The Outdoor Advertising Association of America recently sponsored a test campaign asking people to vote for the next president to be added to Mt. Rushmore to measure the ability of outdoor advertising to drive social and mobile activity.
Who should be the next face etched into Mt. Rushmore?
That was the question posed in a fictitious advertising campaign sponsored by the Outdoor Advertising Association of America to test the value of out-of-home (OOH) advertisements in driving social and mobile activity.
This relatively small OOH campaign drove online traffic from across the country.
The RushmoreVote campaign placed 164 ads on billboards and bus shelters in Cincinnati, San Antonio, Phoenix, and Sacramento, California, and asked consumers to go online to vote for the president they thought should be the face added to Mt. Rushmore. They were given the choice of George W. Bush, Barack Obama, or no one—Mt. Rushmore should remain the same.
The four-week campaign, which ran in March 2013, generated 17,681 online user sessions, 15,679 of which were unique. Two-thirds of online voters came from outside the four metro areas where the ads were posted, and 75 percent said they saw the ad on a billboard or bus shelter.
“This relatively small OOH campaign drove online traffic from across the country,” OAAA President and CEO Nancy Fletcher said in a statement. “Even those who learned about the campaign online were aware it originated on OOH ads, painting a clear picture of the medium’s role in today’s evolving interactive landscape.”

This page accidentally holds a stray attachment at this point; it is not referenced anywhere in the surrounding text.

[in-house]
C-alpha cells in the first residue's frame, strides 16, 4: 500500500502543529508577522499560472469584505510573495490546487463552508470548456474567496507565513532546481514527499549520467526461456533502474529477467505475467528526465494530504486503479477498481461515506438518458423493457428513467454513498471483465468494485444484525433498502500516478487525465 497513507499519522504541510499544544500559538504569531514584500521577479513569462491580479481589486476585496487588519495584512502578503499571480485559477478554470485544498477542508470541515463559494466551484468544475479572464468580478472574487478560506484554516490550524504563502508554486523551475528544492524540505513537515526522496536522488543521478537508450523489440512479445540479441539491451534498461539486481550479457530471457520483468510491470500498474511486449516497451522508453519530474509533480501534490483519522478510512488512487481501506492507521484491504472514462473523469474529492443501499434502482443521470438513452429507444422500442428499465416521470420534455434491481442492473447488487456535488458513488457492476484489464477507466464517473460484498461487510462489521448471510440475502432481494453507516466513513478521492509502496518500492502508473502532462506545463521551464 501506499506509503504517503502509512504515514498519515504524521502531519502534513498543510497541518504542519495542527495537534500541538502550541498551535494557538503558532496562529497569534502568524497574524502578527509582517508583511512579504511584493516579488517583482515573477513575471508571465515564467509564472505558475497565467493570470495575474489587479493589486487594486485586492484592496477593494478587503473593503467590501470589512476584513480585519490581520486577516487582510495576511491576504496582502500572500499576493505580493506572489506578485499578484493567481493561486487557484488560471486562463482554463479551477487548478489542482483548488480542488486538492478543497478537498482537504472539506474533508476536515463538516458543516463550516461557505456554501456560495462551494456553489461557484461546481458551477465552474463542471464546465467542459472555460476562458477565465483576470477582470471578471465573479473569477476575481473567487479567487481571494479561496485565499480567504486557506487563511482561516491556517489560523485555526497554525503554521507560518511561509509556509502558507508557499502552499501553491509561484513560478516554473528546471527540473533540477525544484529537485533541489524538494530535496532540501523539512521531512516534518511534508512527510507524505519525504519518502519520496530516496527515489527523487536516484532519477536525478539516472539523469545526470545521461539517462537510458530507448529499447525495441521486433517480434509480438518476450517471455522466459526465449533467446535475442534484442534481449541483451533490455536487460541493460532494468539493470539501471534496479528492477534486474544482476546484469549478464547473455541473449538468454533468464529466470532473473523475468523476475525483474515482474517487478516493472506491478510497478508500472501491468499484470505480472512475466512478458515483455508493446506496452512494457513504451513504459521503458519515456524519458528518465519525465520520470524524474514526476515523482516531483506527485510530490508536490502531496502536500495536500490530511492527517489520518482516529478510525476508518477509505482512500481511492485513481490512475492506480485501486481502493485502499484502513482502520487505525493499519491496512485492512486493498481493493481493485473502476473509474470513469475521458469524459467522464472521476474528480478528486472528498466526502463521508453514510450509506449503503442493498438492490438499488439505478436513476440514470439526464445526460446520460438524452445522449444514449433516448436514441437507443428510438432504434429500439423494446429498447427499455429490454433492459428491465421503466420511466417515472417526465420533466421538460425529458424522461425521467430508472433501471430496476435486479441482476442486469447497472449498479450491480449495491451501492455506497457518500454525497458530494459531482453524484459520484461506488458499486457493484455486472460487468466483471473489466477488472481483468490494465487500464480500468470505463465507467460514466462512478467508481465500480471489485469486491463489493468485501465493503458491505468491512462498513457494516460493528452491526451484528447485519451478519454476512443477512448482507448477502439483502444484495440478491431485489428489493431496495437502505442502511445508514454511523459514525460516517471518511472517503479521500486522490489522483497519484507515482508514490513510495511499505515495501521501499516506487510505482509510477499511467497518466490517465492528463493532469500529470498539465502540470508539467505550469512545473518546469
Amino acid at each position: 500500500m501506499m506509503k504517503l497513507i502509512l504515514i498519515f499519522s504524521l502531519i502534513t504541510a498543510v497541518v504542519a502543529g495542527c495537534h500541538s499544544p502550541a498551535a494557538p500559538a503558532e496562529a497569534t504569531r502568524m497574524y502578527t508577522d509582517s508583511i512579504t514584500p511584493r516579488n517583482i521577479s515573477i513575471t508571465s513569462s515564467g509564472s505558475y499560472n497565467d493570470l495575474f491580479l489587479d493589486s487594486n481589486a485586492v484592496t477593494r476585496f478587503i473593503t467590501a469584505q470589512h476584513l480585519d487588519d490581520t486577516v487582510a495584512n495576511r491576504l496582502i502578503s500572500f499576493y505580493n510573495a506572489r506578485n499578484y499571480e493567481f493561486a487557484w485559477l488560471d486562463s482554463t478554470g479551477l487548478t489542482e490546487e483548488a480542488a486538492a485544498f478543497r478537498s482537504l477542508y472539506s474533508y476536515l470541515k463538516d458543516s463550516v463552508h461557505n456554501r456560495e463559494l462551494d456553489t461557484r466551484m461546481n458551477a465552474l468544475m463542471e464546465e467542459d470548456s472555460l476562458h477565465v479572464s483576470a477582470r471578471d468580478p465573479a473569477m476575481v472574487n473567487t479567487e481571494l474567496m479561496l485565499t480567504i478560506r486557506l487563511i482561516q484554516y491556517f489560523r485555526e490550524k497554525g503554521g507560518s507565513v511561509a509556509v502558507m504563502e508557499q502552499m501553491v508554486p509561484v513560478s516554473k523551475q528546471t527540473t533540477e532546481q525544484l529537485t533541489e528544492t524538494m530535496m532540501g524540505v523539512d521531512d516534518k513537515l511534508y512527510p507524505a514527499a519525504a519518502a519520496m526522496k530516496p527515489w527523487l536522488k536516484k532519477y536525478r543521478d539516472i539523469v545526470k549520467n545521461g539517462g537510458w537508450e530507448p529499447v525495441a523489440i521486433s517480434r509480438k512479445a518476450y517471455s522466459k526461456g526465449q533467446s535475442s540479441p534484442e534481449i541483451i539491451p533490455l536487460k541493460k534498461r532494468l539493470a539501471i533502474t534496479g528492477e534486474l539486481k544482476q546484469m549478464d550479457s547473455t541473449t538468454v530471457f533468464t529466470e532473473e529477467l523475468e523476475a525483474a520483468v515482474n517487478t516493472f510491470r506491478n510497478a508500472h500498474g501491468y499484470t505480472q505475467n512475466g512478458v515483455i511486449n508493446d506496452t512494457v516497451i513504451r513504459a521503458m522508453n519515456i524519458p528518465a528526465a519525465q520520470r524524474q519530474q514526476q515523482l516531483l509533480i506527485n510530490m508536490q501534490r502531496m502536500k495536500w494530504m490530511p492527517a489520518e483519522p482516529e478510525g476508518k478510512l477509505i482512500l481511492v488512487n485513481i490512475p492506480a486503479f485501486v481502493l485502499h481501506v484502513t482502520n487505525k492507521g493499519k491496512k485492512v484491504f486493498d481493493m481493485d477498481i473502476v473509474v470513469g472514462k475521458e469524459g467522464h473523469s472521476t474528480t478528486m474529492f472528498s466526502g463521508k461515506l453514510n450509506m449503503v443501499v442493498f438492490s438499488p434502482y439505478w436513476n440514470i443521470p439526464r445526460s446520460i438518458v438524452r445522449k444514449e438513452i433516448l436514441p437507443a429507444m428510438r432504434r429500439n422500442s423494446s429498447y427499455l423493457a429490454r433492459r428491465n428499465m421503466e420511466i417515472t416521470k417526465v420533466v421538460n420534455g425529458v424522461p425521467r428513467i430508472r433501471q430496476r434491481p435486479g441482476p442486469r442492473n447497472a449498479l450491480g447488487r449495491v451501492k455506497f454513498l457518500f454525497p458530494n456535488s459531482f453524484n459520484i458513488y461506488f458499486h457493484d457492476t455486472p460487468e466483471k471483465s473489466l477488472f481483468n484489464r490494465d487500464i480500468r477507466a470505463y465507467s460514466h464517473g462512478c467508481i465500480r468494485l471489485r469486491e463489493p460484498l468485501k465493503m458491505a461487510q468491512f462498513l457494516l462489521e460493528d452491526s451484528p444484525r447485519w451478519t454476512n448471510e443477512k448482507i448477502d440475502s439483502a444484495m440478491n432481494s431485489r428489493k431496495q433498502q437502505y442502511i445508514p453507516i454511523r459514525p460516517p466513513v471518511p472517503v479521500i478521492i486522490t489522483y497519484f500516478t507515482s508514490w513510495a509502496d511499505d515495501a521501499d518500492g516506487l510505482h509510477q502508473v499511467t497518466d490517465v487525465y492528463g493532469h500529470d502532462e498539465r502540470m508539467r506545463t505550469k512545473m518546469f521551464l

In case you’re wondering, a majority of voters—69 percent—said no one should be added to Mt. Rushmore, while 11 percent voted to add George W. Bush and 20 percent voted to add Barack Obama.
Why a fake campaign around Mt. Rushmore? Stephen Freitas, chief marketing officer at OAAA, said the association wanted something attention grabbing that also wouldn’t cause confusion around a product due to its fictitious nature, and coming off the presidential election last fall, Mt. Rushmore seemed relevant.
OAAA also decided to keep its name out of the campaign, Freitas said. “We just wanted these mysterious messages going up to sort of attract people’s attention and see how they respond.”
Ultimately, “we wanted to test and prove that out-of-home advertising can be a central, integral part of a social advertising program,” he added.